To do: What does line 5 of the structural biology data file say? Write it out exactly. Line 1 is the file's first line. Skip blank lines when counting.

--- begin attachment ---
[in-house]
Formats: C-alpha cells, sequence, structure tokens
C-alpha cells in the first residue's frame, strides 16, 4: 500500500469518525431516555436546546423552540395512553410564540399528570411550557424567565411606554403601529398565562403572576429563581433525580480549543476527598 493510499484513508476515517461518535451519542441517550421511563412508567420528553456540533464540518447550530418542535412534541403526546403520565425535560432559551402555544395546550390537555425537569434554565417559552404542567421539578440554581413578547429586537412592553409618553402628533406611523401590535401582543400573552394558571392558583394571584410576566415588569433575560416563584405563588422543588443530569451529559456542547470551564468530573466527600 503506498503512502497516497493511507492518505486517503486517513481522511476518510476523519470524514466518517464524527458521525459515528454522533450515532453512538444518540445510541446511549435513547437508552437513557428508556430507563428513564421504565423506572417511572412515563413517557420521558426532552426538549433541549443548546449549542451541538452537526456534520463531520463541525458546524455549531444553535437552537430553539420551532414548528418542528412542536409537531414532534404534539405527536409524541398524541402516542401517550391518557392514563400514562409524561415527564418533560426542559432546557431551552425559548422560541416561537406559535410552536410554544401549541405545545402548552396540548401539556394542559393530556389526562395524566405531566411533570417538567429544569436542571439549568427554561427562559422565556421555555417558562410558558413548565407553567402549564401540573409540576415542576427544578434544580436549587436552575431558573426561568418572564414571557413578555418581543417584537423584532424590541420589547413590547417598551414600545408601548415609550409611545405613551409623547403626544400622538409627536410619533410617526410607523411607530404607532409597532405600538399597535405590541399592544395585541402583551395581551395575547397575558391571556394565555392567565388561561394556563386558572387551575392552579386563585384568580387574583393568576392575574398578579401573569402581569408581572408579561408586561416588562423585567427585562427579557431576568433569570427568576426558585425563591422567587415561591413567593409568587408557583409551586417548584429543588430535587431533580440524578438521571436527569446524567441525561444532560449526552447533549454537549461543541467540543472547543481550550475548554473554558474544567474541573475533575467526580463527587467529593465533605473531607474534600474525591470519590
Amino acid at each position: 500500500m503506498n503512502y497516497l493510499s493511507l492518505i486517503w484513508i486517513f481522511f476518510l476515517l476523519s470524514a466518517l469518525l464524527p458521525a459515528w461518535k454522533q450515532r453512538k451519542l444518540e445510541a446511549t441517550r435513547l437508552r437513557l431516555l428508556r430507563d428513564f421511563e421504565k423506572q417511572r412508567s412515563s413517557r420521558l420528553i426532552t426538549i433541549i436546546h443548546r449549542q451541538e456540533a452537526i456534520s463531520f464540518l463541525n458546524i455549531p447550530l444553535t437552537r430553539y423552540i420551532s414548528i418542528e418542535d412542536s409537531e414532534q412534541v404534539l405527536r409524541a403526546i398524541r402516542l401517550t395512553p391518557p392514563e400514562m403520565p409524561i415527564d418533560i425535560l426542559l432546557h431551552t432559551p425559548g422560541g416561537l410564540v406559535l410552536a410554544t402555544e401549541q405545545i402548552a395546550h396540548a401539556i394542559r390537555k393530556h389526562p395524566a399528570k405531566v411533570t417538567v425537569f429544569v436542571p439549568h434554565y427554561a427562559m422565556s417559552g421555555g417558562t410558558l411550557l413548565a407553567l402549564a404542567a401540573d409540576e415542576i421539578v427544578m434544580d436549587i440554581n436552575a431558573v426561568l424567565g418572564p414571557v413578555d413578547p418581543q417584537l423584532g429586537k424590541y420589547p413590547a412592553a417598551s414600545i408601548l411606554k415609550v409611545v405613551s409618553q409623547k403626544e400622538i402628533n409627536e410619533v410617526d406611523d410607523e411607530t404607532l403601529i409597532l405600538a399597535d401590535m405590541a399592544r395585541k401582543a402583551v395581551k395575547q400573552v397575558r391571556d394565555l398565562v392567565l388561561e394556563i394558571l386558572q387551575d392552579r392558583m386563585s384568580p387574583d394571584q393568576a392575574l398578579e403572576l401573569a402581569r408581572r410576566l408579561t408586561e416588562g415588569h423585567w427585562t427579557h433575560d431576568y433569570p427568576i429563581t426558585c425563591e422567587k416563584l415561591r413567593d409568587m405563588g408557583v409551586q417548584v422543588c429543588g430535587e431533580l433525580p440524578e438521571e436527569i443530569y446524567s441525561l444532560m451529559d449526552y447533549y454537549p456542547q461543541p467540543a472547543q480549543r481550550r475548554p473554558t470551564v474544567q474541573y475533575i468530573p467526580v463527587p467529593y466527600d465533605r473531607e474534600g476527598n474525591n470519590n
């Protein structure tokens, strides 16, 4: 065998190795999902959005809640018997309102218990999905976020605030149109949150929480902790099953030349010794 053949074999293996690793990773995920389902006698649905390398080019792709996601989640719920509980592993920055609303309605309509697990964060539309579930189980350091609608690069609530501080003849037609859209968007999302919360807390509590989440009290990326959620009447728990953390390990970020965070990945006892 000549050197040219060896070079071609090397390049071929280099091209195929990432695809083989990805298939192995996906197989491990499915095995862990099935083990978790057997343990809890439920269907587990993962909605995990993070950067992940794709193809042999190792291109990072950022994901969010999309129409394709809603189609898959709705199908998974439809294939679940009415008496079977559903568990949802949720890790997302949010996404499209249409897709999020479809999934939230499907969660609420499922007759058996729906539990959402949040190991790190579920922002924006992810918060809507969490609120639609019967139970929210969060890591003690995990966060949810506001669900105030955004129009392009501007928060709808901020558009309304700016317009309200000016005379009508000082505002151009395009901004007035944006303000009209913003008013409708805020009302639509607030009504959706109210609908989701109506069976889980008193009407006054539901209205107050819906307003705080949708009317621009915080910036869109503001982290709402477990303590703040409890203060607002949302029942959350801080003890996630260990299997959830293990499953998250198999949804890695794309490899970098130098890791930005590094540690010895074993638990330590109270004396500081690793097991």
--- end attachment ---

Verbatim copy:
């Protein structure tokens, strides 16, 4: 065998190795999902959005809640018997309102218990999905976020605030149109949150929480902790099953030349010794 053949074999293996690793990773995920389902006698649905390398080019792709996601989640719920509980592993920055609303309605309509697990964060539309579930189980350091609608690069609530501080003849037609859209968007999302919360807390509590989440009290990326959620009447728990953390390990970020965070990945006892 000549050197040219060896070079071609090397390049071929280099091209195929990432695809083989990805298939192995996906197989491990499915095995862990099935083990978790057997343990809890439920269907587990993962909605995990993070950067992940794709193809042999190792291109990072950022994901969010999309129409394709809603189609898959709705199908998974439809294939679940009415008496079977559903568990949802949720890790997302949010996404499209249409897709999020479809999934939230499907969660609420499922007759058996729906539990959402949040190991790190579920922002924006992810918060809507969490609120639609019967139970929210969060890591003690995990966060949810506001669900105030955004129009392009501007928060709808901020558009309304700016317009309200000016005379009508000082505002151009395009901004007035944006303000009209913003008013409708805020009302639509607030009504959706109210609908989701109506069976889980008193009407006054539901209205107050819906307003705080949708009317621009915080910036869109503001982290709402477990303590703040409890203060607002949302029942959350801080003890996630260990299997959830293990499953998250198999949804890695794309490899970098130098890791930005590094540690010895074993638990330590109270004396500081690793097991």